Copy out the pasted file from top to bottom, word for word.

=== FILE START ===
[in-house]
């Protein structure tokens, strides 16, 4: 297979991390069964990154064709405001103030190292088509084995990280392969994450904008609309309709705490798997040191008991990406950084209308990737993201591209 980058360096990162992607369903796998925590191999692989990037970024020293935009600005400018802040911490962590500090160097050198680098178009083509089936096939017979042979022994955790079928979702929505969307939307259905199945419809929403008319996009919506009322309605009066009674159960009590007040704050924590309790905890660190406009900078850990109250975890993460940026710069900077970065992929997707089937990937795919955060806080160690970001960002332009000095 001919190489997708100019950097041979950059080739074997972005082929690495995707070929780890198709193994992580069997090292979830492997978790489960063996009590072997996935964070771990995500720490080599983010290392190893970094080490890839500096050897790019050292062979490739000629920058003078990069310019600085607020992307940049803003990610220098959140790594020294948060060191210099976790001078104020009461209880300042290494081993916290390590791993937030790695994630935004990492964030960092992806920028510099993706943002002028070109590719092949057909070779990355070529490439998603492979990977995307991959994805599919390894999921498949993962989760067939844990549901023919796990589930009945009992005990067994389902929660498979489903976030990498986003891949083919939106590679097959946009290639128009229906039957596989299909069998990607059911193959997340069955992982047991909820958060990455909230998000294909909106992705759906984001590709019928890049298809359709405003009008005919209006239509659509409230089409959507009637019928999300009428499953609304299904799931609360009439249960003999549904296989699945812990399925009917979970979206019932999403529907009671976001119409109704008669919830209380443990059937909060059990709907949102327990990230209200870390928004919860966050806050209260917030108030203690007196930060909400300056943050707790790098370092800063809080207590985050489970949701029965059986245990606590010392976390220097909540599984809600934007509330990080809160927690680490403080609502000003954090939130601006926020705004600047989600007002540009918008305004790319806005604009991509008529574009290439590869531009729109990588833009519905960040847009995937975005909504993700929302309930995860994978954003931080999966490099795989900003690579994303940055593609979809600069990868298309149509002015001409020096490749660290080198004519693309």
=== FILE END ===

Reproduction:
[in-house]
């Protein structure tokens, strides 16, 4: 297979991390069964990154064709405001103030190292088509084995990280392969994450904008609309309709705490798997040191008991990406950084209308990737993201591209 980058360096990162992607369903796998925590191999692989990037970024020293935009600005400018802040911490962590500090160097050198680098178009083509089936096939017979042979022994955790079928979702929505969307939307259905199945419809929403008319996009919506009322309605009066009674159960009590007040704050924590309790905890660190406009900078850990109250975890993460940026710069900077970065992929997707089937990937795919955060806080160690970001960002332009000095 001919190489997708100019950097041979950059080739074997972005082929690495995707070929780890198709193994992580069997090292979830492997978790489960063996009590072997996935964070771990995500720490080599983010290392190893970094080490890839500096050897790019050292062979490739000629920058003078990069310019600085607020992307940049803003990610220098959140790594020294948060060191210099976790001078104020009461209880300042290494081993916290390590791993937030790695994630935004990492964030960092992806920028510099993706943002002028070109590719092949057909070779990355070529490439998603492979990977995307991959994805599919390894999921498949993962989760067939844990549901023919796990589930009945009992005990067994389902929660498979489903976030990498986003891949083919939106590679097959946009290639128009229906039957596989299909069998990607059911193959997340069955992982047991909820958060990455909230998000294909909106992705759906984001590709019928890049298809359709405003009008005919209006239509659509409230089409959507009637019928999300009428499953609304299904799931609360009439249960003999549904296989699945812990399925009917979970979206019932999403529907009671976001119409109704008669919830209380443990059937909060059990709907949102327990990230209200870390928004919860966050806050209260917030108030203690007196930060909400300056943050707790790098370092800063809080207590985050489970949701029965059986245990606590010392976390220097909540599984809600934007509330990080809160927690680490403080609502000003954090939130601006926020705004600047989600007002540009918008305004790319806005604009991509008529574009290439590869531009729109990588833009519905960040847009995937975005909504993700929302309930995860994978954003931080999966490099795989900003690579994303940055593609979809600069990868298309149509002015001409020096490749660290080198004519693309």